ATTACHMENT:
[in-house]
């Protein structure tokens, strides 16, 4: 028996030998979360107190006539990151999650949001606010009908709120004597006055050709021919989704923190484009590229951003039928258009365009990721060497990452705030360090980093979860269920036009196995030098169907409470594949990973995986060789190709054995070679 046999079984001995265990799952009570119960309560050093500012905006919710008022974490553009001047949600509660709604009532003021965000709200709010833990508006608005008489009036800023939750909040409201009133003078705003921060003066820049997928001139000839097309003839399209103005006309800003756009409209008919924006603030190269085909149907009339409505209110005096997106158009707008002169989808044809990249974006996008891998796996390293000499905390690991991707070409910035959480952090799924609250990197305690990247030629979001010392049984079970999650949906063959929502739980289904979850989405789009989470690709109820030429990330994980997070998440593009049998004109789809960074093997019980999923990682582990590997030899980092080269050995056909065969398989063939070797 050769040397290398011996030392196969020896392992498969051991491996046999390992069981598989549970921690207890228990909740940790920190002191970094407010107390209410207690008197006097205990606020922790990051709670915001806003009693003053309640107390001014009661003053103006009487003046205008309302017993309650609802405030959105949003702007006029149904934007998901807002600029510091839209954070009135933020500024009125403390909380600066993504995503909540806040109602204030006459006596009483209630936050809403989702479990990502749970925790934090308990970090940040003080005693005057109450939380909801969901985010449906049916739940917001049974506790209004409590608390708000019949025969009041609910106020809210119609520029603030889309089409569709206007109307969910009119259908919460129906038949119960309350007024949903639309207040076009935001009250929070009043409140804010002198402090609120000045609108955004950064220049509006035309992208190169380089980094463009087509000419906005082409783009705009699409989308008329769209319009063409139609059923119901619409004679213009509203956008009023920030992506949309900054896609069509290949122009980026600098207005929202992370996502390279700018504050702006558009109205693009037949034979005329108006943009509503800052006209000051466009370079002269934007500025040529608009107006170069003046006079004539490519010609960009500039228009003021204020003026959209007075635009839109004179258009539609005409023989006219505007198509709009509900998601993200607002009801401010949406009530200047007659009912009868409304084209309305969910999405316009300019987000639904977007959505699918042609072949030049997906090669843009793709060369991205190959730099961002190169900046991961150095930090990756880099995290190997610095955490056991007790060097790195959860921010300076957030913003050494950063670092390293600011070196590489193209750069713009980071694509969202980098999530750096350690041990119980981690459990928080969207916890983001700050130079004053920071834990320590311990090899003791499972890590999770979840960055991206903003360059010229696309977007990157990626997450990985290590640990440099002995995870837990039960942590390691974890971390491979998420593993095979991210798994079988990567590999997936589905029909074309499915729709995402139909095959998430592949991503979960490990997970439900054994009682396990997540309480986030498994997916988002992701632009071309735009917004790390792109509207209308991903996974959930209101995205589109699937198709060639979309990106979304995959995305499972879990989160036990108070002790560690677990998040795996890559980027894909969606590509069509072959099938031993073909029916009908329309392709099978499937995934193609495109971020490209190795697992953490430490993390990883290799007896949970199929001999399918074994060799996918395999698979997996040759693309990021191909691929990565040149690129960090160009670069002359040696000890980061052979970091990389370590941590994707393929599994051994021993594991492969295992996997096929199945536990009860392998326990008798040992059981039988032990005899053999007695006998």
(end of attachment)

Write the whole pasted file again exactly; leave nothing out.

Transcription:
[in-house]
């Protein structure tokens, strides 16, 4: 028996030998979360107190006539990151999650949001606010009908709120004597006055050709021919989704923190484009590229951003039928258009365009990721060497990452705030360090980093979860269920036009196995030098169907409470594949990973995986060789190709054995070679 046999079984001995265990799952009570119960309560050093500012905006919710008022974490553009001047949600509660709604009532003021965000709200709010833990508006608005008489009036800023939750909040409201009133003078705003921060003066820049997928001139000839097309003839399209103005006309800003756009409209008919924006603030190269085909149907009339409505209110005096997106158009707008002169989808044809990249974006996008891998796996390293000499905390690991991707070409910035959480952090799924609250990197305690990247030629979001010392049984079970999650949906063959929502739980289904979850989405789009989470690709109820030429990330994980997070998440593009049998004109789809960074093997019980999923990682582990590997030899980092080269050995056909065969398989063939070797 050769040397290398011996030392196969020896392992498969051991491996046999390992069981598989549970921690207890228990909740940790920190002191970094407010107390209410207690008197006097205990606020922790990051709670915001806003009693003053309640107390001014009661003053103006009487003046205008309302017993309650609802405030959105949003702007006029149904934007998901807002600029510091839209954070009135933020500024009125403390909380600066993504995503909540806040109602204030006459006596009483209630936050809403989702479990990502749970925790934090308990970090940040003080005693005057109450939380909801969901985010449906049916739940917001049974506790209004409590608390708000019949025969009041609910106020809210119609520029603030889309089409569709206007109307969910009119259908919460129906038949119960309350007024949903639309207040076009935001009250929070009043409140804010002198402090609120000045609108955004950064220049509006035309992208190169380089980094463009087509000419906005082409783009705009699409989308008329769209319009063409139609059923119901619409004679213009509203956008009023920030992506949309900054896609069509290949122009980026600098207005929202992370996502390279700018504050702006558009109205693009037949034979005329108006943009509503800052006209000051466009370079002269934007500025040529608009107006170069003046006079004539490519010609960009500039228009003021204020003026959209007075635009839109004179258009539609005409023989006219505007198509709009509900998601993200607002009801401010949406009530200047007659009912009868409304084209309305969910999405316009300019987000639904977007959505699918042609072949030049997906090669843009793709060369991205190959730099961002190169900046991961150095930090990756880099995290190997610095955490056991007790060097790195959860921010300076957030913003050494950063670092390293600011070196590489193209750069713009980071694509969202980098999530750096350690041990119980981690459990928080969207916890983001700050130079004053920071834990320590311990090899003791499972890590999770979840960055991206903003360059010229696309977007990157990626997450990985290590640990440099002995995870837990039960942590390691974890971390491979998420593993095979991210798994079988990567590999997936589905029909074309499915729709995402139909095959998430592949991503979960490990997970439900054994009682396990997540309480986030498994997916988002992701632009071309735009917004790390792109509207209308991903996974959930209101995205589109699937198709060639979309990106979304995959995305499972879990989160036990108070002790560690677990998040795996890559980027894909969606590509069509072959099938031993073909029916009908329309392709099978499937995934193609495109971020490209190795697992953490430490993390990883290799007896949970199929001999399918074994060799996918395999698979997996040759693309990021191909691929990565040149690129960090160009670069002359040696000890980061052979970091990389370590941590994707393929599994051994021993594991492969295992996997096929199945536990009860392998326990008798040992059981039988032990005899053999007695006998």